arc4random(3) is random-number-generating library function, first available on BSD platforms, and also on GNU/Linux with libbsd.
arc4random initialises itself with some random bytes from the kernel, but rather than using those bytes directly, a stream cipher is used to produce longer streams of output. Re-seeding happens occasionally thereafter. The intention was to avoid the overhead of a system call, for each call to arc4random(3)
The function when originally implemented in OpenBSD, used the RC4 cipher to produce the output stream. OpenBSD now uses a ?ChaCha20 stream cipher.
If a process forks, it should re-seed itself to avoid each process sharing the same RNG state. OpenBSD uses the mmap(2) INHERIT_ZERO flag to reliably detect forks, and then re-seed.
FreeBSD makes a system call to getpid(2) to check whether it should do this, but that means the overhead of arc4random(3) could be worse than if the RC4 cipher wasn't used at all...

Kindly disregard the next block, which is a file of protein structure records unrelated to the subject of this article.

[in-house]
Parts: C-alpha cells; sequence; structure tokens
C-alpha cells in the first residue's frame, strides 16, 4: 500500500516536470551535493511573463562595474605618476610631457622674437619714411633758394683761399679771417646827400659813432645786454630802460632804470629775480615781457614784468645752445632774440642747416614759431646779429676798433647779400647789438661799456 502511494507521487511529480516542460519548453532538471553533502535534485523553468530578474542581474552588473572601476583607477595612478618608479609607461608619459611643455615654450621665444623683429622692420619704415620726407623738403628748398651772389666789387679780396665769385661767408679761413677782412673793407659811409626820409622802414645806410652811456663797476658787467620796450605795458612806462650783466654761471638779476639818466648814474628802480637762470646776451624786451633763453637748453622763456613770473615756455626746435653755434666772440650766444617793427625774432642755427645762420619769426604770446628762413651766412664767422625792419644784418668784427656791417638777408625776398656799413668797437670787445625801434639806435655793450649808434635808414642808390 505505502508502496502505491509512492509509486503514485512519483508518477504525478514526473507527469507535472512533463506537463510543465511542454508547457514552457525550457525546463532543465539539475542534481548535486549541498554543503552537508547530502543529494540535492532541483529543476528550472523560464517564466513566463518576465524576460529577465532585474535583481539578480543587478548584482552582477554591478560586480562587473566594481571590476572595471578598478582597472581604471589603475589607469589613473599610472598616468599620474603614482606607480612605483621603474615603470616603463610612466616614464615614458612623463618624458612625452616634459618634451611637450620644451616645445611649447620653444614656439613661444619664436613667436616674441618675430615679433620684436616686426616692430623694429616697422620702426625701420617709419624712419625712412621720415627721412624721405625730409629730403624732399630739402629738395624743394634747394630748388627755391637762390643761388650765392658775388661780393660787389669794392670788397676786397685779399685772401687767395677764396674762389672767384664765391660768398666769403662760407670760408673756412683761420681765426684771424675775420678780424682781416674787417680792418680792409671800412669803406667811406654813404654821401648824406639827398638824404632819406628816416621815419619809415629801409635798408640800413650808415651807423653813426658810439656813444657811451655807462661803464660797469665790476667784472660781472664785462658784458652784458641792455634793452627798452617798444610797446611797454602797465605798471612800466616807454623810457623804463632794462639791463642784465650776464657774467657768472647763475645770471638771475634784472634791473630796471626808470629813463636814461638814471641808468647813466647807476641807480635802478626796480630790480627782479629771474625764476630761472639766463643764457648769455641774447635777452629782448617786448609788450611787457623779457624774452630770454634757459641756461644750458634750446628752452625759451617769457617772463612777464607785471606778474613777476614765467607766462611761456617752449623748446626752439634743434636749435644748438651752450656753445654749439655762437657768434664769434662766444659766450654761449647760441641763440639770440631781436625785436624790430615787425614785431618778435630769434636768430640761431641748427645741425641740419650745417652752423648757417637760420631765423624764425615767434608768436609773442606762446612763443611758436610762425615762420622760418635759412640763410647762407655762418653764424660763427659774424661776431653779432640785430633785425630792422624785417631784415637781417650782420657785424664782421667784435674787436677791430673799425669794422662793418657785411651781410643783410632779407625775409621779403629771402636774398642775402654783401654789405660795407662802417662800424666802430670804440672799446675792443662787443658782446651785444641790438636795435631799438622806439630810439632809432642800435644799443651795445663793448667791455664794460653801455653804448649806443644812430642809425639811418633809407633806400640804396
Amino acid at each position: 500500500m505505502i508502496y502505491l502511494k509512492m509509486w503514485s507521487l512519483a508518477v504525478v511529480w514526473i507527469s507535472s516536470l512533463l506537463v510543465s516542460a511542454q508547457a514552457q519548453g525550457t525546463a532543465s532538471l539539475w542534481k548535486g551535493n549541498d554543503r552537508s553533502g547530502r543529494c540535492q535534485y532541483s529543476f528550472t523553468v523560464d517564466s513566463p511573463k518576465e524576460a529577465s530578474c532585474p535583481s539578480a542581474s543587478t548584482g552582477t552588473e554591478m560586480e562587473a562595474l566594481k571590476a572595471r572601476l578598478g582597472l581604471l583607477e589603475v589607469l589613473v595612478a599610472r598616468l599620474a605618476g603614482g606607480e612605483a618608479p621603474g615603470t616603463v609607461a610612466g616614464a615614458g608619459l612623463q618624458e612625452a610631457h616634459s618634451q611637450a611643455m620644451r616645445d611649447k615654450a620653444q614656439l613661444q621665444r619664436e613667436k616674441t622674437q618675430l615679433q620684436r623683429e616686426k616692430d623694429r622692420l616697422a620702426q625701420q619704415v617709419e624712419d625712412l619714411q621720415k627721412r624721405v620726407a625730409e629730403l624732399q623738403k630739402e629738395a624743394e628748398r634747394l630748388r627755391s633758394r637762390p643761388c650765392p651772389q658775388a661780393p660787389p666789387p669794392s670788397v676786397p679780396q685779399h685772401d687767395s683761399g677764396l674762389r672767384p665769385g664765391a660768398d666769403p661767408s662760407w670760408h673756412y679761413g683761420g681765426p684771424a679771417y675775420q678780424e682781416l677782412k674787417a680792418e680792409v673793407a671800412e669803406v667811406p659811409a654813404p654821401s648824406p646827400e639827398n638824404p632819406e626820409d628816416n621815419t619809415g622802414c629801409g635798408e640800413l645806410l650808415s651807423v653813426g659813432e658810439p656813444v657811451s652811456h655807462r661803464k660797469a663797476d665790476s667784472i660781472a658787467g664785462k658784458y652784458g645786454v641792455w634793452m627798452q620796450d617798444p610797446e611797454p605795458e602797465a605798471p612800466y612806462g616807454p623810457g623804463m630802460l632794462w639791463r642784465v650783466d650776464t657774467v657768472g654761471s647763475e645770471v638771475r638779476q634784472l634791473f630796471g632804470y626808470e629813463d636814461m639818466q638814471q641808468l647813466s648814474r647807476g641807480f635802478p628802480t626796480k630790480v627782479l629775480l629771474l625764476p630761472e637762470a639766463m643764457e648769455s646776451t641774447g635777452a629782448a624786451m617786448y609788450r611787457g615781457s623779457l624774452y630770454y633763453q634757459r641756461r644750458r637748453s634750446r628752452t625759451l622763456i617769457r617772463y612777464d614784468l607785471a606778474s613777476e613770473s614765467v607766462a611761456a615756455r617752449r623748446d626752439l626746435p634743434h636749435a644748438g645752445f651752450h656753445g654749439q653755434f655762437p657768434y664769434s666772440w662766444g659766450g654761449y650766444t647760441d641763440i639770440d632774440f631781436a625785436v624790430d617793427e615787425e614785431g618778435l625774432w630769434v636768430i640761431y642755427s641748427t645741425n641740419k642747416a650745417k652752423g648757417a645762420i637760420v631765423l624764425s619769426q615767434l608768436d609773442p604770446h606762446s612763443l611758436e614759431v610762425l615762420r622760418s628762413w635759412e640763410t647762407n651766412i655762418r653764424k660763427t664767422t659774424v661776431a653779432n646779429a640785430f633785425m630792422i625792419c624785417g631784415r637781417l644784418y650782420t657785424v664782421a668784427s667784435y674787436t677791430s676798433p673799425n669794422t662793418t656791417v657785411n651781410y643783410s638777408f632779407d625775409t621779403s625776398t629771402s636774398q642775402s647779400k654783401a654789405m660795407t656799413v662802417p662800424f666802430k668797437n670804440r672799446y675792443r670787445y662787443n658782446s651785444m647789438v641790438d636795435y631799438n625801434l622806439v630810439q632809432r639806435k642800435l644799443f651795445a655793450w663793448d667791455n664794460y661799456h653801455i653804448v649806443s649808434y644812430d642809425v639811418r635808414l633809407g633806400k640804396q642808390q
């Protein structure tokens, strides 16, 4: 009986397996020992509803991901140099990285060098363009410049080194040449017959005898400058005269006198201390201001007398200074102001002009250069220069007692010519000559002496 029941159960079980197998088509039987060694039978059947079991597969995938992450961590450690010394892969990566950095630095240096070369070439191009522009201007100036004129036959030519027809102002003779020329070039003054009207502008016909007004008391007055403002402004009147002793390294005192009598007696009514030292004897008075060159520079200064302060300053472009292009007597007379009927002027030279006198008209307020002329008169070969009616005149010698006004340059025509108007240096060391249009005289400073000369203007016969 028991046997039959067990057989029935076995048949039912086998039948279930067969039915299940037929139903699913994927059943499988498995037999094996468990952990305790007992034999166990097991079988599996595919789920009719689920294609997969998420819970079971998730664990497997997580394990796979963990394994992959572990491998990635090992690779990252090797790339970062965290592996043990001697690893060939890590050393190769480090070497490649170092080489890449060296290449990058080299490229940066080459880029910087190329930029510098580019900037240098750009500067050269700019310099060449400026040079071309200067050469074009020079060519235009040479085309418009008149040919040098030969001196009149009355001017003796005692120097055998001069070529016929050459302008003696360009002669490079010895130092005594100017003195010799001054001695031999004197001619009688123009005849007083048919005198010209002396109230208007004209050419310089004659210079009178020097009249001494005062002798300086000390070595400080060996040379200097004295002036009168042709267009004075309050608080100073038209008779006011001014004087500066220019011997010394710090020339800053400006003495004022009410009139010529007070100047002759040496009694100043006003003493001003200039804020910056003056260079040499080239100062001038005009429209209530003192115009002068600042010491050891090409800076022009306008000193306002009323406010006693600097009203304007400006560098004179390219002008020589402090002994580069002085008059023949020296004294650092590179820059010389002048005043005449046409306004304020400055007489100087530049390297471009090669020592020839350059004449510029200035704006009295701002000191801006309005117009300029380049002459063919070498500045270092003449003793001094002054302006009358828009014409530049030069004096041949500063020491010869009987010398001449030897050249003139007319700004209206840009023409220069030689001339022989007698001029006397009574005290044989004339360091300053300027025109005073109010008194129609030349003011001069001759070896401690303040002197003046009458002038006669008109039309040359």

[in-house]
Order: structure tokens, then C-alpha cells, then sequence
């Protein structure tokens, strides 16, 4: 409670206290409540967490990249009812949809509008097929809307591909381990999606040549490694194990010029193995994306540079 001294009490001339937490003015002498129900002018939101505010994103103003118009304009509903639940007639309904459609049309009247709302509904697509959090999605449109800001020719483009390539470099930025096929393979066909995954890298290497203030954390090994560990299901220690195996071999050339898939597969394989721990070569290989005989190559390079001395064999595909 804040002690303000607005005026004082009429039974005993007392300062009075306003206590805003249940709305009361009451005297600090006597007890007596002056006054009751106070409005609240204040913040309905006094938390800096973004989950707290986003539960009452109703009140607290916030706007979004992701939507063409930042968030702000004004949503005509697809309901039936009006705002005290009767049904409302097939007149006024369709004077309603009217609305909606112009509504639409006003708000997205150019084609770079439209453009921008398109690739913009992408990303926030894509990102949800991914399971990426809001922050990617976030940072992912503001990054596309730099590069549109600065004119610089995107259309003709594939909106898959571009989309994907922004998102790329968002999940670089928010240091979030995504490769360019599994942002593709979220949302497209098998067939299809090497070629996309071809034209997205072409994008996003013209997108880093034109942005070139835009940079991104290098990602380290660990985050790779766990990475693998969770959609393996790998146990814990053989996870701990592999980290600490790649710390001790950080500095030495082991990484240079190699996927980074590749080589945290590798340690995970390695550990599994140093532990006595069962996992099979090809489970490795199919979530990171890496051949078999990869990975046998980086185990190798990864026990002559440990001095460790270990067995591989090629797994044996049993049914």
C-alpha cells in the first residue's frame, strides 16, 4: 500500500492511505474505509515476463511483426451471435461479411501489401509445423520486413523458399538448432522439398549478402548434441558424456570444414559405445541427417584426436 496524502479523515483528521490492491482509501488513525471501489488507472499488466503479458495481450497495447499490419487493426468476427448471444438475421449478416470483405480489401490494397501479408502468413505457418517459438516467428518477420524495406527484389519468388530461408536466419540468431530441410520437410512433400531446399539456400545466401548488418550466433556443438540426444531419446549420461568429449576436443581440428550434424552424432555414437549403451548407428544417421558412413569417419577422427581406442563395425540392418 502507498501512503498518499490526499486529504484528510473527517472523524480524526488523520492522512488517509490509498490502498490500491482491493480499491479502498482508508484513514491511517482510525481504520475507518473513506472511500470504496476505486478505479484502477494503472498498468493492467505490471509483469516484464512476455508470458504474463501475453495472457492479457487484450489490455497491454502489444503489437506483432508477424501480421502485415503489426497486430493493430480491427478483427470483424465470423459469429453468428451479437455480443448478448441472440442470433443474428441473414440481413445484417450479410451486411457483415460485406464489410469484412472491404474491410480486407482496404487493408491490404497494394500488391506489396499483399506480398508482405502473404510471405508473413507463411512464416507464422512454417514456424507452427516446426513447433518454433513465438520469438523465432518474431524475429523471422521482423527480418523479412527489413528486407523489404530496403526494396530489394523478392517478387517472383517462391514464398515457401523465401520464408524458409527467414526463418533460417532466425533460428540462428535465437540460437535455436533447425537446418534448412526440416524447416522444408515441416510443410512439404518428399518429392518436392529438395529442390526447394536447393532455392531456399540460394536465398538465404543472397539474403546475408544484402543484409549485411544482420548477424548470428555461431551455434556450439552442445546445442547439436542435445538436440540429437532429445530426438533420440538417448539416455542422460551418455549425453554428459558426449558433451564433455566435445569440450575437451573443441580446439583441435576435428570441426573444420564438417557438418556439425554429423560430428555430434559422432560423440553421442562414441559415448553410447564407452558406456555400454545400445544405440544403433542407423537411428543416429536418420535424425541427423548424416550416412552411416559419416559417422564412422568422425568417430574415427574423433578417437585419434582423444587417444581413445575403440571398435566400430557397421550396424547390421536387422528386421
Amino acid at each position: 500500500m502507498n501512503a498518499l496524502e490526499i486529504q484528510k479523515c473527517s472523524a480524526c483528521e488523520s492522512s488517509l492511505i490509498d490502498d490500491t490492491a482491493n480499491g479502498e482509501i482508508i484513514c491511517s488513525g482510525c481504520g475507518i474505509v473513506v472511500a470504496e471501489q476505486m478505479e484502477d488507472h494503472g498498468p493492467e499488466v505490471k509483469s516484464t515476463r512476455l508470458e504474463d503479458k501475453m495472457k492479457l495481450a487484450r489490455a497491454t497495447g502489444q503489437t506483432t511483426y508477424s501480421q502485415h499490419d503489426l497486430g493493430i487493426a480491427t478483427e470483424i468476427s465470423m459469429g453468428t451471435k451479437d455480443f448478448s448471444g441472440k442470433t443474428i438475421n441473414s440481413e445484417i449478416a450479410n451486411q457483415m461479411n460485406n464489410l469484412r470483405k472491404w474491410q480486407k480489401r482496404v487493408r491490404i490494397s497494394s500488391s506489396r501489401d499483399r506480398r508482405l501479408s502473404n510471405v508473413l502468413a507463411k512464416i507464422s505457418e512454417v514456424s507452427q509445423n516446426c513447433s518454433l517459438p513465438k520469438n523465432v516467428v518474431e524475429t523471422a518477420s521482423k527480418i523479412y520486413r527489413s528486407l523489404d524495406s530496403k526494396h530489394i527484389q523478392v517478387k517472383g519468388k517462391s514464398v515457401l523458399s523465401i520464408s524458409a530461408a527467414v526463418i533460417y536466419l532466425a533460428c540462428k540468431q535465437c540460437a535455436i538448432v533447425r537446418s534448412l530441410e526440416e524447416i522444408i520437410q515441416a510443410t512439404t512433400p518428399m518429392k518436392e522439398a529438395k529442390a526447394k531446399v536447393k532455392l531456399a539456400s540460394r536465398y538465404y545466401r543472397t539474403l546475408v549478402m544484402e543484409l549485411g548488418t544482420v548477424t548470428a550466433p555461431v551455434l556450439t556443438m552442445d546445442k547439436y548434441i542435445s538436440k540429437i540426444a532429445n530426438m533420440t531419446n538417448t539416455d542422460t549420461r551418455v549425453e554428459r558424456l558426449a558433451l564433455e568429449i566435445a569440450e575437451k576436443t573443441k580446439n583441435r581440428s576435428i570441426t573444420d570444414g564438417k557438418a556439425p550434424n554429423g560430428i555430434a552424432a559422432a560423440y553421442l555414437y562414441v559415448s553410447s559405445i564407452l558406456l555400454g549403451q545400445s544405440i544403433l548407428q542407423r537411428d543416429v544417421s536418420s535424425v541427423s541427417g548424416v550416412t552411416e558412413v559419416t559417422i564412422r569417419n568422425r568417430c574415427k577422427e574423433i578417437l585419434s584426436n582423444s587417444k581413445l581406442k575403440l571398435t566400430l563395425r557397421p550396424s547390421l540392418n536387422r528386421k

libbsd changed from using RC4 to ?ChaCha20 in version 0.8.0 (Debian package version 0.8.0-1).
FreeBSD's libc still uses RC4 libkern/arc4random.c, but discards the first 1024 bytes of the stream cipher's output, to try to mitigate known weaknesses in the cipher.
and is also used within the kernel:
GNU/kFreeBSD provides only the libbsd implementation.
Similar code to arc4random can be found in libevent, and dozens of other free software programs.
RC4 is not considered to be a cryptographically strong cipher any more.
Some implementations discard the first 1KByte of more of the keystream as a possible countermeasure, but some do not.
Some implementations don't re-seed reliably (or perhaps at all) when a process forks.
Some methods of seeding are unsafe, and failures cannot be indicated to the caller. In a chroot/jail environment, perhaps /dev/urandom is missing. Or if all file descriptors are exhausted, nothing can be read from there. OpenBSD and FreeBSD provide system calls that are guaranteed to not fail.